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Does my child need to be taken to a pediatric dentist?
Pediatric dentists are specially trained to handle problems particular to children, such as dental developmental difficulties and root canals on adult teeth that have not fully formed. However, most children are treated by general dentists. A general dentist often has a relationship with the entire family and therefore has a great deal of family history knowledge, which may apply to your child. If you're having trouble deciding on the type of dentist to use for your child, ask your family dentist or your child's pediatrician for suggestions.
When should I take my child to the dentist?
The ideal time is six months after your child's first tooth erupts. This is the perfect time for the dentist to carefully examine the development of your child's mouth. Dental problems often start early, so the sooner the visit occurs, the better. Also, your dentist can provide or recommend special preventive care to safeguard against problems, such as baby bottle tooth decay, teething irritations, gum disease, and prolonged thumb-sucking.
How do I prepare my child and myself for the first visit?
Before the visit, ask the dentist what procedures will be performed so there are no surprises. Plan a course of action to manage your child's reaction to the visit. Some children may be non-cooperative. Talk to your child about what to expect and build excitement as well as understanding about the upcoming visit. Bring your child's medical records to help
you complete the medical history forms before the appointment.
When will my child lose his/her baby teeth?
Children will begin losing their teeth at approximately age 4. They will usually lose their front teeth first. Children will continue to lose baby teeth until age 12 or 13 when all of the permanent teeth finally erupt.
Why is it important to fix baby teeth that have decay?
It is very important to maintain baby teeth because these teeth hold space for the future eruption of permanent teeth. If a baby tooth decays or is removed too early, the space necessary for the permanent tooth is lost and can only be regained through orthodontic treatment. Infected baby teeth also can cause permanent teeth to develop improperly, resulting in permanent enamel defects and weaker teeth.
What can I do to protect my child's oral health at home?
Clean your infant's gums with a clean, damp cloth. Ask your dentist if you may rub a tiny dab of toothpaste on the gums. As soon as the first teeth come in, begin brushing them with a small, soft-bristled toothbrush and a pea-sized dab of fluoride toothpaste. Help a young child brush at night, which is the most important time to brush, due to lower salivary flow and higher susceptibility to cavities and plaque. By approximately age 5, your child can learn to brush his or her teeth with proper parental instruction. The best way to teach a child how to brush is to lead by good example. Allowing your child to watch you brush your teeth teaches the importance of good oral hygiene.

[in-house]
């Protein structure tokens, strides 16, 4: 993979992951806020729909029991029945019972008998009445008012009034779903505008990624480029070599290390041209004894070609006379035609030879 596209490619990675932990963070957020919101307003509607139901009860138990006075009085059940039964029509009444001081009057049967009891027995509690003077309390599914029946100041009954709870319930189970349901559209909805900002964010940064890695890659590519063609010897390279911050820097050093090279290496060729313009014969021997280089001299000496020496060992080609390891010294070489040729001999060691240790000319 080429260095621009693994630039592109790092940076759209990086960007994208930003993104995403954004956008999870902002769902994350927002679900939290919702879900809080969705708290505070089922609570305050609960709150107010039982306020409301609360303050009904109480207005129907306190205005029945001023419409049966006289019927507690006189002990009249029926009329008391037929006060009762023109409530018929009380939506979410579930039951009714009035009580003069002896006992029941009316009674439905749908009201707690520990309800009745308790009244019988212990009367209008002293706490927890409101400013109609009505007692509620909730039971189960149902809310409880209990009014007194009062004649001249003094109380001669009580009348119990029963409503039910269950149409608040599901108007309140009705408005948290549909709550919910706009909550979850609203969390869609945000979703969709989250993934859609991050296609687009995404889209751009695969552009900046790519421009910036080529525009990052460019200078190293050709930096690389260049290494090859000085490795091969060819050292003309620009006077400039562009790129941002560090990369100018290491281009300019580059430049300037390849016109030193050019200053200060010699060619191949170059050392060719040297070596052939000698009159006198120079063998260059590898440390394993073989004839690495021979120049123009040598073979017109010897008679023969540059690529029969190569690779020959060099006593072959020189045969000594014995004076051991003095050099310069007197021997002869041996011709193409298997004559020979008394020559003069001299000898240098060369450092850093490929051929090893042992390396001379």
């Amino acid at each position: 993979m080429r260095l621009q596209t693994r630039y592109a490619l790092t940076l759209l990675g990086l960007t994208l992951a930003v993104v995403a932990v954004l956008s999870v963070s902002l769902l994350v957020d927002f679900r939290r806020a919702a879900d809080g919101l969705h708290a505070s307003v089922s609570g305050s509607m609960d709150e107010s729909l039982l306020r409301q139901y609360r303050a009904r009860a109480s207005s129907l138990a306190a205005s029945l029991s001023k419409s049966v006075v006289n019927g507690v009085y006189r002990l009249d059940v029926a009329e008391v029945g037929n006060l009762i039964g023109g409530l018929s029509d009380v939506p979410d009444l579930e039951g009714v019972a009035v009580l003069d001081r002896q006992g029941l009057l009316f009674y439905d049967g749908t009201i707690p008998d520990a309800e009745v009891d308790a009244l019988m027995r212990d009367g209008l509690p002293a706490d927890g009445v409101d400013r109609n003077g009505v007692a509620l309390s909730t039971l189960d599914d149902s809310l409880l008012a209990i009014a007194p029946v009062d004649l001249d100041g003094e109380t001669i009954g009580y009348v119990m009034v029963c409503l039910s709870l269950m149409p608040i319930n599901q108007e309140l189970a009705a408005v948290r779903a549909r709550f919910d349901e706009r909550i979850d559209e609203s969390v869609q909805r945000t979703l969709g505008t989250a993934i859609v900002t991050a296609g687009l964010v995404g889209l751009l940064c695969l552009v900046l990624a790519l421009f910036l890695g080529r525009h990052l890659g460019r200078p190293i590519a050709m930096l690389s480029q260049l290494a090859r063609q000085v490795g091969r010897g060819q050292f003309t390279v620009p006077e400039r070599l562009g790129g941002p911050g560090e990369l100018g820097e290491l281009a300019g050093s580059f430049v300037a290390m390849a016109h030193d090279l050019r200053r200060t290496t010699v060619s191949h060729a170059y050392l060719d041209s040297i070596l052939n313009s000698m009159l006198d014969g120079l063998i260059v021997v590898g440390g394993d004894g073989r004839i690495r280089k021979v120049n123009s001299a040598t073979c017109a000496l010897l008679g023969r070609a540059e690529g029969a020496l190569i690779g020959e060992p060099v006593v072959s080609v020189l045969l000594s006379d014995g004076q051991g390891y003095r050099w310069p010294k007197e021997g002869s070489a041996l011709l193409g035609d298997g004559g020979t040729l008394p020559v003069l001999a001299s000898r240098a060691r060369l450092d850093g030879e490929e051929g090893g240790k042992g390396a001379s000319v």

Can tooth decay affect infants?
Yes! Tooth decay in infants and young children most often occurs in the upper front teeth, but also may affect other teeth. Parents may not realize that a baby's teeth can decay soon after they first appear. The decay may even enter the underlying bone structure, which can hurt development of the permanent teeth. This problem is frequently referred to as baby bottle tooth decay. This decay is caused by long-term exposure of a child's teeth to liquids containing sugars. When a child consumes a sugary liquid, acid attacks the teeth and gums and causes decay.
How can children prevent damage to their teeth?
At school, children should rinse their mouth with water after meals, leaving their teeth free of sugar and acid. At home, encourage children to drink tap or fountain water. Use a straw when drinking soda to keep sugar away from teeth. If you purchase bottled water, be sure that it is fluoridated. Remember, bottled juices are not a good alternative due to the high sugar content. Regular dental check-ups, combined with brushing with fluoride toothpaste also will help protect children's teeth.
How can I help my child prevent tooth decay?
Brushing teeth after meals, regular flossing and fluoride treatments are the best ways to prevent tooth decay. Children should also be supervised as they brush. A good rule of thumb is when children can dress themselves and tie their own shoes, then they are ready to brush unsupervised. Children should be supervised in proper flossing techniques until the age of 10. If you have any concerns about your child's dental health or want some tips on preventing tooth decay, ask your dentist.
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